Over-the-counter (OTC) medicine is getting the VC-backed startup branding treatment.
Over the past few years, categories like beauty, food and personal care and household have seen an overhaul from direct-to-consumer brands like Harry’s and Quip. These days, clean-label, sustainably-packaged over-the-counter medicine startups are attracting investors and helping big box retailers and drugstore chains reinvent their OTC aisles. The interest in the category has especially been boosted by a similar wave in the vitamins and supplements segment, which led to some high profile acquisitions in the past few years; examples include Bayer buying a majority stake in DTC supplement brand Care/of and Nestlé acquiring vitamin subscription startup Persona.
Both VCs and larger retailers are turning their attention to smaller players. Brands like Wonderbelly, Cabinet Health and the kids-geared KinderFarms, among others, have made big moves — and raised millions of dollars — over the last few months. This week, for example, new entrant Wonderbelly, a digestive health medicine startup that launched in November, is entering Target this week. Cabinet Health is ready for a similar expansion following a $17 million funding round, which closed in late 2022. Meanwhile, KinderFarms launched two years ago by holding company Venice Brands, whose consumer brands include Joolies medjool dates and men’s skincare Only Skin.
Big-box retailers take notice
Wonderbelly’s line of chewable antacid tablets will roll out to over 650 Target locations and on Target.com on March 27, marking the company’s first major retail partnership. The brand doesn’t sell through a DTC channel, but has an Amazon store for online sales. Wonderbelly products will sit in Target’s OTC aisle, next to legacy antacids like Alka-Seltzer and Tums.
According to the company, its digestive health medicine contains no unnecessary additives and no plastic packaging. Wonderbelly uses the same active ingredients found in national products like Tums, including calcium carbonate, but says its version formulated without talc, dyes and artificial sweeteners.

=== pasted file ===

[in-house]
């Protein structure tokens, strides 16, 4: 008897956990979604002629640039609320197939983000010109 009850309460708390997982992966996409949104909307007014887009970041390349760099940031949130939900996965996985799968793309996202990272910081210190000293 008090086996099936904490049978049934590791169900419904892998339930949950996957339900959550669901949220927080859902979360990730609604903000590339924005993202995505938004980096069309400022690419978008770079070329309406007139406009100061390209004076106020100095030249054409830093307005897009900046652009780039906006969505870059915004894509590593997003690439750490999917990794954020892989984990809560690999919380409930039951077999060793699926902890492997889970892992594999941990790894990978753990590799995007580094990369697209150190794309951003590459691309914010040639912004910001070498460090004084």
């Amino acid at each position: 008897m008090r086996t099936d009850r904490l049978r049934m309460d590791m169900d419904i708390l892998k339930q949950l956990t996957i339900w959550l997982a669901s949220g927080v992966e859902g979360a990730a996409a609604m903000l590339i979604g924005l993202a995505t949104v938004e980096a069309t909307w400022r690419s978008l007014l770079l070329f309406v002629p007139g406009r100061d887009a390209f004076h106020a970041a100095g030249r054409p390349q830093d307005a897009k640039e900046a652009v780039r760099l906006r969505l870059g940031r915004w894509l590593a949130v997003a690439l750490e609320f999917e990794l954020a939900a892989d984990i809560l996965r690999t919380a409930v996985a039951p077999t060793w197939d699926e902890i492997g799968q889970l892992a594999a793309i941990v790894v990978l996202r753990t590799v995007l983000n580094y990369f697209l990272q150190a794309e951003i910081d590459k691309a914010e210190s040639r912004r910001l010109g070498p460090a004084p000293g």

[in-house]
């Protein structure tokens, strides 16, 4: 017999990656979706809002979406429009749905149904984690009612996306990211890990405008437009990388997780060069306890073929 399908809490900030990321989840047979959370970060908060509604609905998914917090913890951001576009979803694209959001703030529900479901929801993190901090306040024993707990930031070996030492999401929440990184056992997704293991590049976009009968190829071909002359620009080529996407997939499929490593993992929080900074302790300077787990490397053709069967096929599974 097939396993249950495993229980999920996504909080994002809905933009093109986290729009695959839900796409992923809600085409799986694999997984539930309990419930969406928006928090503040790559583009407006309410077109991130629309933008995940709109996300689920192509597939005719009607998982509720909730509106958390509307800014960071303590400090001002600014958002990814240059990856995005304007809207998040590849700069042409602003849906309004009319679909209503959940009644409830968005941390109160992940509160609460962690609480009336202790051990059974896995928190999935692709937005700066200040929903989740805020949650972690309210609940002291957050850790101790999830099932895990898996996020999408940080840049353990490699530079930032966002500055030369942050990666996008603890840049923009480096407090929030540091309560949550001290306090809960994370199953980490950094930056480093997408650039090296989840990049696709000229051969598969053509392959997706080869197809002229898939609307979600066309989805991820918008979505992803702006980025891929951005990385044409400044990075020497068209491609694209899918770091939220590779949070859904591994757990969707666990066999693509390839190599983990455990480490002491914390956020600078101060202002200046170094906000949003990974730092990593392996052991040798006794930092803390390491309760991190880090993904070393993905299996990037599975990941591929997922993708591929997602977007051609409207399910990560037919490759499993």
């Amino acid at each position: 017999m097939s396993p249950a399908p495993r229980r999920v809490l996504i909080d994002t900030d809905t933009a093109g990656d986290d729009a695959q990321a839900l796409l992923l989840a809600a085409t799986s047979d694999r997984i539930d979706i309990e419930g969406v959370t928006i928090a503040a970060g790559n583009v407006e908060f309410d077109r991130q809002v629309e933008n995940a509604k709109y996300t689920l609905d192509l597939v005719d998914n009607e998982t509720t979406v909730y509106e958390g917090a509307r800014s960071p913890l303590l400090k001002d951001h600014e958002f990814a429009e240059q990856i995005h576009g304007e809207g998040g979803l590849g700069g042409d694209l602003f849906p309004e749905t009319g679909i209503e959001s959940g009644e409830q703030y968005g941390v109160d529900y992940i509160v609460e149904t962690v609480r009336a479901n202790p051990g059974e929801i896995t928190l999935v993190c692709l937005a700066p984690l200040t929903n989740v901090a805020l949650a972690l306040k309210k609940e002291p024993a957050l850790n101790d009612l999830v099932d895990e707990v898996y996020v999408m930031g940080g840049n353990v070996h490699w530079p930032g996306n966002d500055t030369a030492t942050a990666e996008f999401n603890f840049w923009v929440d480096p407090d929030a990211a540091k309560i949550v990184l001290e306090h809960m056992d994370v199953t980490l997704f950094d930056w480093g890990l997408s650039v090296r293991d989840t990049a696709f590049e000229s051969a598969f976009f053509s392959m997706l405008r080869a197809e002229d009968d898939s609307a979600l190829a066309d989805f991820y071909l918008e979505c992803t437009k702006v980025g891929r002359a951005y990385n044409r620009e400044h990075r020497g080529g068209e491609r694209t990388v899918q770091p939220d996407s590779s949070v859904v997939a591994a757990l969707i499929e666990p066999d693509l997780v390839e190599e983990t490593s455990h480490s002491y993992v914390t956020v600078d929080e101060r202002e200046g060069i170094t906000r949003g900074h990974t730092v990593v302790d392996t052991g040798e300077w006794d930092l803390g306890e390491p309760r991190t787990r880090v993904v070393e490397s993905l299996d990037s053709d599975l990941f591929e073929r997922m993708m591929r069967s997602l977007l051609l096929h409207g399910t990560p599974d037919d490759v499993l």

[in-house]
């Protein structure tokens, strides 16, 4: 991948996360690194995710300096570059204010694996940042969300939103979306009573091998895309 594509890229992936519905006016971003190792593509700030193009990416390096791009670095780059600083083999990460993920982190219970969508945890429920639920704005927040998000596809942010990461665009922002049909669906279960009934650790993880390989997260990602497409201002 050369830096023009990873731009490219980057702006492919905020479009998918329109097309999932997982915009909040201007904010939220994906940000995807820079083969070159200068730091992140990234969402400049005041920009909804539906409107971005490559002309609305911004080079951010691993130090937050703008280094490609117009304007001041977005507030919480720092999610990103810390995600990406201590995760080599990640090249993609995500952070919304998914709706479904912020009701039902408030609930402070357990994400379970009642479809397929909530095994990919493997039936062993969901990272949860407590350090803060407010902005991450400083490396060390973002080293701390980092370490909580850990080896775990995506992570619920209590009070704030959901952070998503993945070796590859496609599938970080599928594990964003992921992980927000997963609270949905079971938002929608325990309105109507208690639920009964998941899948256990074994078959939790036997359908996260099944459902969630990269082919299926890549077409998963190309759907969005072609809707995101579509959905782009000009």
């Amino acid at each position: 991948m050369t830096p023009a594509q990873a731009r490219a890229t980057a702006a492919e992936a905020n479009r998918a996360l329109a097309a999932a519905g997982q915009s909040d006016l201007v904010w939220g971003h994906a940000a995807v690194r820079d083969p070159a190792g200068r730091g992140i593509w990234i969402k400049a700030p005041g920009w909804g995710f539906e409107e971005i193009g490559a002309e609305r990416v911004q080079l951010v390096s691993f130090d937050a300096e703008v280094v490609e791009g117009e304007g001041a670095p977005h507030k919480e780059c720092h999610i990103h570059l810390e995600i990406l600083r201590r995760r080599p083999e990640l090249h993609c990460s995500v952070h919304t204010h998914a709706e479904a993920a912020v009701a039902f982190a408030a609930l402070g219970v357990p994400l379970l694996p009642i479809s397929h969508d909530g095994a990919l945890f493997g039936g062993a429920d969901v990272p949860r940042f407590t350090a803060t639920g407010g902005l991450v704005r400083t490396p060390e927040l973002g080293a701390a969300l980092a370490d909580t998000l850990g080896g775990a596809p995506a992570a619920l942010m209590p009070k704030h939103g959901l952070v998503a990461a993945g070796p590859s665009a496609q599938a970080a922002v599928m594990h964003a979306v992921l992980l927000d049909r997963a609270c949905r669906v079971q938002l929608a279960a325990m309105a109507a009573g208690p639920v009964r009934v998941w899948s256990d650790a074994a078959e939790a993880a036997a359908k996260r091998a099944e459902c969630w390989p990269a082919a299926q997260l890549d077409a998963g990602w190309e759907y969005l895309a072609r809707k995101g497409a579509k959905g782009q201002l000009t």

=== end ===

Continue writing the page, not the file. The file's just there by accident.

The brand’s origins were inspired by co-founder Lucas Kraft’s struggles with gastric issues from a young age. He and his brother Noah Kraft, Wonderbelly’s CEO, were further motivated to build the company when antacid maker Zantac was recalled in 2020, due to claims that it contains an alleged cancer-causing compound. “I had an entire shelf dedicated to Zantac, so that pushed me even more into looking at big brand labels,” co-founder Lucas Kraft said.
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Now, the company has its first chance to sit alongside the big players. Ahead of the Target launch, Wonderbelly redesigned packaging from minimalist all-white tins to colored versions that reflect flavors like strawberry milkshake, watermelon mint, and the new, Target-exclusive fruity cereal flavor.
“Historically, medicine packaging has been sterile, so we wanted to liven it up and add humor,” Lucas Kraft said. “[Target has] given us side caps and end caps to get creative with merchandising.”
The company’s goal is to have 90% brick-and-mortar retail distribution, supplemented by Amazon for the online business. The company has plans to eventually add adjacent products, like laxatives and gas relief.
Despite the longer timeline for return investments, OTC remains a hot category among venture capitalists, even as they pull back from other product categories.
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“CPG investors are catching up to the category now that they see it as a big opportunity,” Noah said. Last summer, Wonderbelly raised a $3.375 million seed round to support its launch, which included participation from Casper’s Luke Sherwin, the founders of Magic Spoon and Justin Gold of nut butter company Justin’s. Once Wonderbelly inked the Target deal, Noah Kraft said one of the first things the founders did was get more cash from investors to fund the needed inventory.